PITTSBURGH--If you're looking for a needle in a haystack, it's best to know what hay looks like. An international team of researchers has applied this idea to the search for new pharmaceuticals, developing a technique that reduces the chances of simply rediscovering known compounds.
In an article published today in the journal Nature Communications, researchers from Carnegie Mellon University; the University of California, San Diego; and St. Petersburg State University in Russia describe a new means of searching vast repositories of compounds produced by microbes. By analyzing the mass spectra of the compounds, they were able to identify known compounds within the repository and eliminate them from further analysis, focusing instead on the unknown variants -- the needles within the haystack -- that might potentially be better or more efficient antibiotics, anticancer drugs or other pharmaceuticals.
In just a week, running on 100 computers, the algorithm, called Dereplicator+, sorted through a billion mass spectra in the Global Natural Products Social molecular network at UC San Diego and identified more than 5,000 promising, unknown compounds that merit further investigation, said Hosein Mohimani, assistant professor in CMU's Computational Biology Department and first author on the article.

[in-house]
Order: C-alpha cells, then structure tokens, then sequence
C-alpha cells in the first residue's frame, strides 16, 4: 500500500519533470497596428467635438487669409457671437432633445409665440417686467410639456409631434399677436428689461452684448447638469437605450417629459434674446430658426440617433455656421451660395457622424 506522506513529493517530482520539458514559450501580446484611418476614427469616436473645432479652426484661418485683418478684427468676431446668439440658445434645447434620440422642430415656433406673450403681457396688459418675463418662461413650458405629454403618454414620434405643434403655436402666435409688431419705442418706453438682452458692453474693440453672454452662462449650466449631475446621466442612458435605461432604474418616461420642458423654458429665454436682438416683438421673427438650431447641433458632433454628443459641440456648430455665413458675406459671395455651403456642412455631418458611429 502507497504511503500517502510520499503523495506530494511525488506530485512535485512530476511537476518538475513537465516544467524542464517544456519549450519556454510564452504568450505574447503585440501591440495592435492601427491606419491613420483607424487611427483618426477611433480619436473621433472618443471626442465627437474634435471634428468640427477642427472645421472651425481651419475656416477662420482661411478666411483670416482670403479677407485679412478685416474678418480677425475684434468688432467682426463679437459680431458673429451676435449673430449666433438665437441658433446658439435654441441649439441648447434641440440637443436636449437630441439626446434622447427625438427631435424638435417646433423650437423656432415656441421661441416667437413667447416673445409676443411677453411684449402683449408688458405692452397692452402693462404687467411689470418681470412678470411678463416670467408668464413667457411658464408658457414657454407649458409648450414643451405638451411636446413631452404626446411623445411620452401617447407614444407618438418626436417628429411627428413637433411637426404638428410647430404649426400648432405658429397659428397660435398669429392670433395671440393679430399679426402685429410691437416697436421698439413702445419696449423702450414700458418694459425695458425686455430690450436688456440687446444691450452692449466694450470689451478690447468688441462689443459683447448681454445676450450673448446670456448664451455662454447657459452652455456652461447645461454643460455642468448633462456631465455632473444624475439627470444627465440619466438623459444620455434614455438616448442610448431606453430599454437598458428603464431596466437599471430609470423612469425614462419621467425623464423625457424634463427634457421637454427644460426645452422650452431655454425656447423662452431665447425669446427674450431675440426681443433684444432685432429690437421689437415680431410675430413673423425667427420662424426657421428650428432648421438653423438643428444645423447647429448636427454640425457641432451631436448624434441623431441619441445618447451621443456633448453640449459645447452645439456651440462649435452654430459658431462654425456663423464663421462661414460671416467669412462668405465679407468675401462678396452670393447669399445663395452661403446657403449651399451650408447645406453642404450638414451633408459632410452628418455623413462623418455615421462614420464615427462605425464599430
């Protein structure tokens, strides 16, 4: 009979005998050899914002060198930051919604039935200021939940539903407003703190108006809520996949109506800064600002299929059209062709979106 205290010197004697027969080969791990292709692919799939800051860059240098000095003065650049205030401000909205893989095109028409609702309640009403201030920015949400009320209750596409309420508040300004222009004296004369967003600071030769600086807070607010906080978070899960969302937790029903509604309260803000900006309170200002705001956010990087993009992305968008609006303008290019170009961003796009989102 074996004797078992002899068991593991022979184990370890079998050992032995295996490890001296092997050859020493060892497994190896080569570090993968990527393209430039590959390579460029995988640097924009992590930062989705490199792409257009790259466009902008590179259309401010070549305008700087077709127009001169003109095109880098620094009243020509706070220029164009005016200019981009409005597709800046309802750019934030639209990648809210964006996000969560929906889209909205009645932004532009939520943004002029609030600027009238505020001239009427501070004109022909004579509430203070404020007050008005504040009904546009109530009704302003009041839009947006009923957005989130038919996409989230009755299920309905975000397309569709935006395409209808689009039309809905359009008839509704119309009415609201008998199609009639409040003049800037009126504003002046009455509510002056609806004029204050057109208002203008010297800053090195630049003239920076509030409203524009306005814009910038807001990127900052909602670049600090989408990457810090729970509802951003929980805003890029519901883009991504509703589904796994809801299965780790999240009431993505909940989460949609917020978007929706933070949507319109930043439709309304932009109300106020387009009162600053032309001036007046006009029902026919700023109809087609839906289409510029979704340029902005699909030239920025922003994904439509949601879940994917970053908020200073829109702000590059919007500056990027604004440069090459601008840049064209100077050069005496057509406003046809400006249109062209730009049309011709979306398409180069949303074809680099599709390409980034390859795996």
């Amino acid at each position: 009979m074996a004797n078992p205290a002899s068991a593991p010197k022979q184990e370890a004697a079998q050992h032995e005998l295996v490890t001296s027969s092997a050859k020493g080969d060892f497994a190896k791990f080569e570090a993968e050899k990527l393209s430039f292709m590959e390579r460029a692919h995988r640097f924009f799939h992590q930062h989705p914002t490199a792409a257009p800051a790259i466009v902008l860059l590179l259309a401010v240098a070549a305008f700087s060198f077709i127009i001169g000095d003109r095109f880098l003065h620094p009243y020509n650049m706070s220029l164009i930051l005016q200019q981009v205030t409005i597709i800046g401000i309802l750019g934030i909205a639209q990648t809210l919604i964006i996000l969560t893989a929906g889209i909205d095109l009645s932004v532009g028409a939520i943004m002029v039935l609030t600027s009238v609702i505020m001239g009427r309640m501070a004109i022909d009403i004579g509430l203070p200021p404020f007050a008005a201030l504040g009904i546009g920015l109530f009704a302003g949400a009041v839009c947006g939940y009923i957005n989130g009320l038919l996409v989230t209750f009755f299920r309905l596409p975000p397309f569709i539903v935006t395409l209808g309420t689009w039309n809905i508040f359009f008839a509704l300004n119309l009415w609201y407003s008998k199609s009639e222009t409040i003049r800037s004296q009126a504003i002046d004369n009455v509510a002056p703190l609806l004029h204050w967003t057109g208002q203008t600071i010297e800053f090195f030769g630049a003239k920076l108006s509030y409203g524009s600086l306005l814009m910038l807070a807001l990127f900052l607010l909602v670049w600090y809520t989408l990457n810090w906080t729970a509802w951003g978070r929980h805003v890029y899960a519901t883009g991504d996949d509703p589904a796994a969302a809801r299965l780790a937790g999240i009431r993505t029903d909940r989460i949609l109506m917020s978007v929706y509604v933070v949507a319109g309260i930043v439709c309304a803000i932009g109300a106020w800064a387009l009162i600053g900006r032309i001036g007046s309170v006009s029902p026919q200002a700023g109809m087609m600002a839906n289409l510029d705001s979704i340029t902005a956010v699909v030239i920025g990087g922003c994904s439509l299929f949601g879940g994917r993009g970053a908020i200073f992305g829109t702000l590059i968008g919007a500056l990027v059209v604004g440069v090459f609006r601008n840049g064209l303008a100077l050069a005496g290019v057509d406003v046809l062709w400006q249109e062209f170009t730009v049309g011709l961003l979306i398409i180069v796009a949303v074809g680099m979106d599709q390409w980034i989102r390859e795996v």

The algorithm that powers this molecular search engine is now available for use by any investigator to study additional repositories.
In the past, mass spectrometry data repositories have been underused because it was difficult to search through them and because those efforts to date have been plagued by high rates of rediscovery of known compounds.
"It's unbelievable how many times people have rediscovered penicillin," Mohimani said.
Analyzing the compounds' mass spectra -- essentially, a measurement of the masses within a sample that has been ionized -- is a relatively inexpensive way of identifying possible new pharmaceuticals. But existing techniques were largely limited to peptides, which have simple structures such as chains and loops.
"We were only looking at the tip of the iceberg," Mohimani said.
To analyze the larger number of complex compounds that have entangled structures and numerous loops and branches, the researchers developed a method for predicting how a mass spectrometer would break apart the molecules. Beginning with the weakest rings, the method simulated what would happen as the molecules came apart. Using 5,000 known compounds and their mass spectra, they trained a computer model that could then be used to predict how other compounds would break down.
Mohimani said Dereplicator+ not only can identify known compounds that don't need to be investigated further, but it can also find less common variants of the known compounds that likely would go undetected within a sample.
In addition to Mohimani, investigators included Alexey Gurevich, Alexander Slemov, Alla Mikheenko, Anton Korobeynikov and Egor Shcherbin of St. Petersburg; Louis-Felix Nothias, Pieter C. Dorrestein and Pavel A. Pevzner of UC San Diego; and Liu Cao of CMU's Computational Biology Department.
The National Institutes of Health, Carnegie Mellon and the Russian Science Foundation supported this research.